CHRISTCHURCH • Australian Brenton Harrison Tarrant, who was charged with murder yesterday after filming himself on a shooting rampage at two mosques that left 49 dead, was a globe-trotter and avowed racist who immersed himself in an Internet subculture of extreme anti-immigrant, anti-Muslim, white supremacist ideology.
Tarrant, 28, who had no criminal record and was not previously known to investigators who follow extremist groups, was captured and arrested on Friday in Christchurch moments after his heinous act.
The self-professed fascist wanted the world to see what he'd done: He apparently posted links on Facebook that connected to live video of the massacre from a camera mounted on his body.
The video showed unspeakable slaughter as the shooter moved through the house of worship, saying nothing, shooting as many people as he could.
His 74-page manifesto indicates that he moved to New Zealand to stage his attack, which he had been planning for two years.
His aim, he said, was to defend "our lands" from "invaders", to "reduce immigration rates" and to deepen division and start a civil war in the United States.
After his father died in 2010, Tarrant, a former fitness trainer, spent several years travelling around the world, to places where a white Australian was a distinct minority, and a white supremacist surrounded by people he considered lesser than him.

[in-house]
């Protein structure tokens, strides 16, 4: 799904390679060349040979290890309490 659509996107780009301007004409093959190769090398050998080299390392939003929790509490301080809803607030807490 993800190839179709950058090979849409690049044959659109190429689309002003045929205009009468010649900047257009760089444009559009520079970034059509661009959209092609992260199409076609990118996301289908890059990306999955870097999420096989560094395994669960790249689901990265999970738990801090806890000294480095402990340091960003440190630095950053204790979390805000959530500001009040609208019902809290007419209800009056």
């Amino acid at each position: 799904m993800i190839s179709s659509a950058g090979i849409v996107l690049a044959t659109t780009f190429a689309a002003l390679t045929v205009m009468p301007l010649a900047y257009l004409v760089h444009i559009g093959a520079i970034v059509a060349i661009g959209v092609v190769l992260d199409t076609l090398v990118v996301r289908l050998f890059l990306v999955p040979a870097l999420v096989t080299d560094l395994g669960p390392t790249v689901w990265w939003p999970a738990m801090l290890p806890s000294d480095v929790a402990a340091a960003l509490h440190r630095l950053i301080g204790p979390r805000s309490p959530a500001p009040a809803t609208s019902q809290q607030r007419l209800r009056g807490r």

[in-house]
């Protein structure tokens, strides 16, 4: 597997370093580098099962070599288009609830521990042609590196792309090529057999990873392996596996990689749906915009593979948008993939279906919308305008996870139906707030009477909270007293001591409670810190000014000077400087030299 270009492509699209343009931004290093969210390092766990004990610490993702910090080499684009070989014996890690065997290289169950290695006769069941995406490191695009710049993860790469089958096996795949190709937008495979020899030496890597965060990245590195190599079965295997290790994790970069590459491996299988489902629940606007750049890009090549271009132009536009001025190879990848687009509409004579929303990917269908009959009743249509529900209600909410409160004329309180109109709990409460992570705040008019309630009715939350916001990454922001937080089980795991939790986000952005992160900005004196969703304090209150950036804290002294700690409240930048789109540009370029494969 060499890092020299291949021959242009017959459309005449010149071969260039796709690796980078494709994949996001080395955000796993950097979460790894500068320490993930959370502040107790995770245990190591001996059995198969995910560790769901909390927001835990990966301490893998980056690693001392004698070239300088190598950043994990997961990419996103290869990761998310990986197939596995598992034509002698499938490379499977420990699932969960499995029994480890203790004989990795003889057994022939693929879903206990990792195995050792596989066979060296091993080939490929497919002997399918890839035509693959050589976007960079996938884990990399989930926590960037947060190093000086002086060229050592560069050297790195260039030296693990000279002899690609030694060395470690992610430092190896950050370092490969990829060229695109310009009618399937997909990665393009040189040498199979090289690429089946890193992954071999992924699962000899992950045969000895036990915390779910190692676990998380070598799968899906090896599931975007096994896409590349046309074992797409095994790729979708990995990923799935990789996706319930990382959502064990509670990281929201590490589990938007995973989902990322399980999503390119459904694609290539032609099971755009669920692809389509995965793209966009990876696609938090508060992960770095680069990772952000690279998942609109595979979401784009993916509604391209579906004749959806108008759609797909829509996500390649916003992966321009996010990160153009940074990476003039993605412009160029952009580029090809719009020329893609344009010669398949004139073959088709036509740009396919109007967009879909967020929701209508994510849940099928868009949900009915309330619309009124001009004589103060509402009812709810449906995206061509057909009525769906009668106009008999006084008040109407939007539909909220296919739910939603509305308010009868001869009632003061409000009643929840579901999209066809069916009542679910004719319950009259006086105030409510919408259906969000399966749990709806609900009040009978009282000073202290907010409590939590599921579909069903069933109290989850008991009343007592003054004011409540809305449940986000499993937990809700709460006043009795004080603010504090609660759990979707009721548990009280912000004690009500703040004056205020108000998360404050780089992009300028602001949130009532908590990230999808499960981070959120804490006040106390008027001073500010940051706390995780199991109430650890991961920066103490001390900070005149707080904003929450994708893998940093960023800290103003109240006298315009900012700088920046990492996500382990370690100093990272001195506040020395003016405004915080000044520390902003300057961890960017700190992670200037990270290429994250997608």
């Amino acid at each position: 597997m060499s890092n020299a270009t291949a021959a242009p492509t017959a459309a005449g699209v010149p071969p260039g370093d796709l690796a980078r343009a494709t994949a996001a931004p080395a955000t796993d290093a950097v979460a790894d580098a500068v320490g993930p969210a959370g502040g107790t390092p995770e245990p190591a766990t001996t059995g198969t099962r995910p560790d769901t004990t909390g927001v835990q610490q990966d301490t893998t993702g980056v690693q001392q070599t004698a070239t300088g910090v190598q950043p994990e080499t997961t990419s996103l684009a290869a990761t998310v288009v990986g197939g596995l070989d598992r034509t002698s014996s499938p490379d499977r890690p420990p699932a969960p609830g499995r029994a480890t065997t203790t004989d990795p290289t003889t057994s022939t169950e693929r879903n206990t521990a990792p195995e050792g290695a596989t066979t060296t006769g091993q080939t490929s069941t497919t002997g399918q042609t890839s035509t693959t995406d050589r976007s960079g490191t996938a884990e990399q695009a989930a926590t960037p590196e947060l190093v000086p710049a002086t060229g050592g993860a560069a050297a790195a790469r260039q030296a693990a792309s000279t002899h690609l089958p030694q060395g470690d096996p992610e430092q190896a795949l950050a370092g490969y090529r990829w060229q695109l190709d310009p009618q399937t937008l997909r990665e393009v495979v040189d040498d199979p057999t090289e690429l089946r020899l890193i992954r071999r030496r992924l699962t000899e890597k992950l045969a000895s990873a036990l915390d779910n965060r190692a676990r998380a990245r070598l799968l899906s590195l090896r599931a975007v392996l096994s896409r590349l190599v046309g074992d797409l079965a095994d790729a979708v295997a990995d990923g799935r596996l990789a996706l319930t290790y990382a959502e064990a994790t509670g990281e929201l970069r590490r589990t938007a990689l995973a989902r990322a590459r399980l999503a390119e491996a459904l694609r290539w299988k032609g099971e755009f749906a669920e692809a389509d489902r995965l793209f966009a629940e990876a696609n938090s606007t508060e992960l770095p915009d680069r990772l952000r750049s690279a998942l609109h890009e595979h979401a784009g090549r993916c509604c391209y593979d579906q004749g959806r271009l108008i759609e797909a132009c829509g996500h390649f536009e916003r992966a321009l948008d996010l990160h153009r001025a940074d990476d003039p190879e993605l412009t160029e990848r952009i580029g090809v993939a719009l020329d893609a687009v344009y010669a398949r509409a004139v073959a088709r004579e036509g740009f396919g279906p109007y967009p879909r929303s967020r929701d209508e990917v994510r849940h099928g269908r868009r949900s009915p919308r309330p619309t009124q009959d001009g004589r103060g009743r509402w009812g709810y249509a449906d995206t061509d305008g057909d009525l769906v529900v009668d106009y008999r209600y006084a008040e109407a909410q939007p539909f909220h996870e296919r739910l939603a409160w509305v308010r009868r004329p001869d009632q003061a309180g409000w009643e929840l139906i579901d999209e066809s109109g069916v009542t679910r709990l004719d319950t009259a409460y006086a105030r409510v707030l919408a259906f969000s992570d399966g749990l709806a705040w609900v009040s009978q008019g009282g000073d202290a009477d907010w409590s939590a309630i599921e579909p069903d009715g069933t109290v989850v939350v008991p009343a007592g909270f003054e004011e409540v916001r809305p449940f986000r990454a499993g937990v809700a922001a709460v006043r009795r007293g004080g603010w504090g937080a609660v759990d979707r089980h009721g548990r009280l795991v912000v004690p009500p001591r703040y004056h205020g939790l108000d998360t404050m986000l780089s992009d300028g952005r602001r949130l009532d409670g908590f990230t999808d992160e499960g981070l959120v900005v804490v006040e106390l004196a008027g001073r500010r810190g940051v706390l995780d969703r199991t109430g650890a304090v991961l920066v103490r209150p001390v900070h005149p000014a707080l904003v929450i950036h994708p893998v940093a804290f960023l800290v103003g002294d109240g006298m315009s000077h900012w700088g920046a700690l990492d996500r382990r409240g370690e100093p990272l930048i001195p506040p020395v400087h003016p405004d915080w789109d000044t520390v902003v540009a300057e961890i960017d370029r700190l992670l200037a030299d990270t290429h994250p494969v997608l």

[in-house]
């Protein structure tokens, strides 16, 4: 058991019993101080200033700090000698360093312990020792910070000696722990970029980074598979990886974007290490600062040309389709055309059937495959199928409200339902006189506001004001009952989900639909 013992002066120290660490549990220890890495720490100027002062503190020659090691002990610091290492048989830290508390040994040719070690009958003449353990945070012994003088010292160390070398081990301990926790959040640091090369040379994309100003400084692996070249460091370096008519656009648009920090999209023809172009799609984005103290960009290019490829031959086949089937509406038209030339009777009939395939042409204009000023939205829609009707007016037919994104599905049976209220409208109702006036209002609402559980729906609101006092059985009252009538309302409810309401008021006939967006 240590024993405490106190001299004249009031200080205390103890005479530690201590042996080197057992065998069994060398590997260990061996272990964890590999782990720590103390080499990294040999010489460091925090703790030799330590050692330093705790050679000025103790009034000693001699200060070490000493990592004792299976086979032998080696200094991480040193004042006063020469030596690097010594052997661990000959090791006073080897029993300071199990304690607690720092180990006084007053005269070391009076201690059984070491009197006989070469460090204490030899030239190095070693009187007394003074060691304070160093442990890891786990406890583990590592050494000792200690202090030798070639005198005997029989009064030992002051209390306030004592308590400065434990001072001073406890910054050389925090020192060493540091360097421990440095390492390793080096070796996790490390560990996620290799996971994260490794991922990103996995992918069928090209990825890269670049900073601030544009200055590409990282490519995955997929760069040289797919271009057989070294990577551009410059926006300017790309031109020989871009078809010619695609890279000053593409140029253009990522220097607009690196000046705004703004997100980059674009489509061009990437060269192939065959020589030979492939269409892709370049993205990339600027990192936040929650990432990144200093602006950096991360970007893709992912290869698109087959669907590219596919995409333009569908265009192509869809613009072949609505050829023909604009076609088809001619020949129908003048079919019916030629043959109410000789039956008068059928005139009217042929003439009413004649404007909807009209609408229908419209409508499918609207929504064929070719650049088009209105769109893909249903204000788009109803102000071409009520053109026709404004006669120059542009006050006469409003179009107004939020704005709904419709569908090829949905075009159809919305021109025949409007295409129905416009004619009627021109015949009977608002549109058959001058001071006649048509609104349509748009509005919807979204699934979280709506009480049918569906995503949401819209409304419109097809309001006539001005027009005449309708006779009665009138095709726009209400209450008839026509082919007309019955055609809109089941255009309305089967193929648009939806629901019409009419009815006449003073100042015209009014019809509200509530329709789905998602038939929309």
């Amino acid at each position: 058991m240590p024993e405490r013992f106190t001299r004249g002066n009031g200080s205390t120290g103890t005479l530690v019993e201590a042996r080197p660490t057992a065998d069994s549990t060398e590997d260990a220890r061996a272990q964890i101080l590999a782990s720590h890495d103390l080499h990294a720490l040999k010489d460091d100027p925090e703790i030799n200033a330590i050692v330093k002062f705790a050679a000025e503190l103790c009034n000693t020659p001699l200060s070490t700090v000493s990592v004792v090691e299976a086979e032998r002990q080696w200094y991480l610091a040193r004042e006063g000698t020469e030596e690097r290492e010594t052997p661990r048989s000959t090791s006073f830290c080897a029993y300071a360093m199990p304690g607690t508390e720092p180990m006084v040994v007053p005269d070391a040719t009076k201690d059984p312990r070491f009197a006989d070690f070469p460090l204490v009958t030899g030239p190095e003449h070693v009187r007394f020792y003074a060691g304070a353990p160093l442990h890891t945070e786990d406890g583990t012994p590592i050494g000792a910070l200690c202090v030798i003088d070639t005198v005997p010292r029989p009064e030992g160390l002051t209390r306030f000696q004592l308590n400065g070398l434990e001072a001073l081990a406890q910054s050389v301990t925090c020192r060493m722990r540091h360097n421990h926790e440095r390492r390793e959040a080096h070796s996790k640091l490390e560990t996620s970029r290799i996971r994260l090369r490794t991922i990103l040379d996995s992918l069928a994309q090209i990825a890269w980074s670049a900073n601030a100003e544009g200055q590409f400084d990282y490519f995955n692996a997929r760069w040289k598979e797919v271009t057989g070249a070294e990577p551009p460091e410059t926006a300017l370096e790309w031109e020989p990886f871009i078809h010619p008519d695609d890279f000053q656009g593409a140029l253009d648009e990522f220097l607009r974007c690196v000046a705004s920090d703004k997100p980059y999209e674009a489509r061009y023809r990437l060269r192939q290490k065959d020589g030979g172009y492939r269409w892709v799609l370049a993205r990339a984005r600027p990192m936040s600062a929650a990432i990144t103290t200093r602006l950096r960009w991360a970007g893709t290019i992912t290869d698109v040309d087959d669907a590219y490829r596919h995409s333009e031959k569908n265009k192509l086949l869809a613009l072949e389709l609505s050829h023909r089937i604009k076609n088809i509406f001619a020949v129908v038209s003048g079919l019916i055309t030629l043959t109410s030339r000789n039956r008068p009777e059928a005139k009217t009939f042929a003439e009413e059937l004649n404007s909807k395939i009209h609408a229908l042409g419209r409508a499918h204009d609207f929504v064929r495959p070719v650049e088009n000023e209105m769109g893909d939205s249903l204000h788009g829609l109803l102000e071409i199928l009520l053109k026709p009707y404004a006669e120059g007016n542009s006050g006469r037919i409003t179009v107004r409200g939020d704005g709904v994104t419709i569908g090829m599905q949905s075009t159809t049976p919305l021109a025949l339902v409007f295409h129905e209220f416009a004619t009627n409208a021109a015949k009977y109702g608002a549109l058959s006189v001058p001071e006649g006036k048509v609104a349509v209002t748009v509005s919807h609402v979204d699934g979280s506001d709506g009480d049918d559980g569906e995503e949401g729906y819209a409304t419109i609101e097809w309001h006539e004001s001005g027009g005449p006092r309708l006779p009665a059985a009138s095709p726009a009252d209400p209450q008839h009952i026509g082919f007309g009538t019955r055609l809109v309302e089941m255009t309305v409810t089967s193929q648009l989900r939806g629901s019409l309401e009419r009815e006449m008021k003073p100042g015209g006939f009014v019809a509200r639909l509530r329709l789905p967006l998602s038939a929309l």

He visited Pakistan and North Korea, where he was photographed in a group tour of a national monument. In a Facebook message, Tarrant called Pakistan "an incredible place filled with the most earnest, kind-hearted and hospitable people in the world".
Yet Tarrant declared himself a "racist" and "ethno-nationalist eco-fascist" in his manifesto, a compendium of slogans, poems and diatribes against immigrants, Muslims, Jews and religious converts.
Tarrant described himself as "a regular white man, from a regular family", said he did not hate foreigners or Muslims who lived in their "homelands". But he said immigrants were "invaders... who colonise other peoples lands".
Tarrant, who according to London's Independent newspaper met right-wing extremists during a 2017 visit to Europe, declared allegiance to a group he called Europeans.
The weapons the shooter carried were covered with the names of men who murdered Jews and Muslims in Europe.
In his tweets - which Twitter deleted - and manifesto, Tarrant demonstrated a nonchalance about the carnage he was planning.
More than perhaps any other mass shooter in recent times, the author of this manifesto spells out the roots of his extremism in detail.
His world view seems cobbled together from scraps he found on the Web, and other details about his life indicate that he was deeply involved in online subcultures that attract extremists of various sorts.
News accounts in Australia said Tarrant told acquaintances that he funded his travels by making money from bitconnect, a cryptocurrency similar to bitcoin.
But Tarrant also mentioned in social media posts that he had been living off money he inherited after his father Rodney, who worked as a garbageman and was a competitive triathlete, died in 2010.
The alleged shooter, like many mass murderers in recent years, appears to have studied his predecessors, copying moves that promised either to heighten the death toll or the sensationalism of the slaughter.
Tarrant planned not only the two-site murder rampage but also the manifesto and a social media campaign, which included his newly created Twitter account, full of links to white supremacist and anti-immigration postings.
He created a musical soundtrack to his attack, curating martial music from Russia, Serbia and Britain.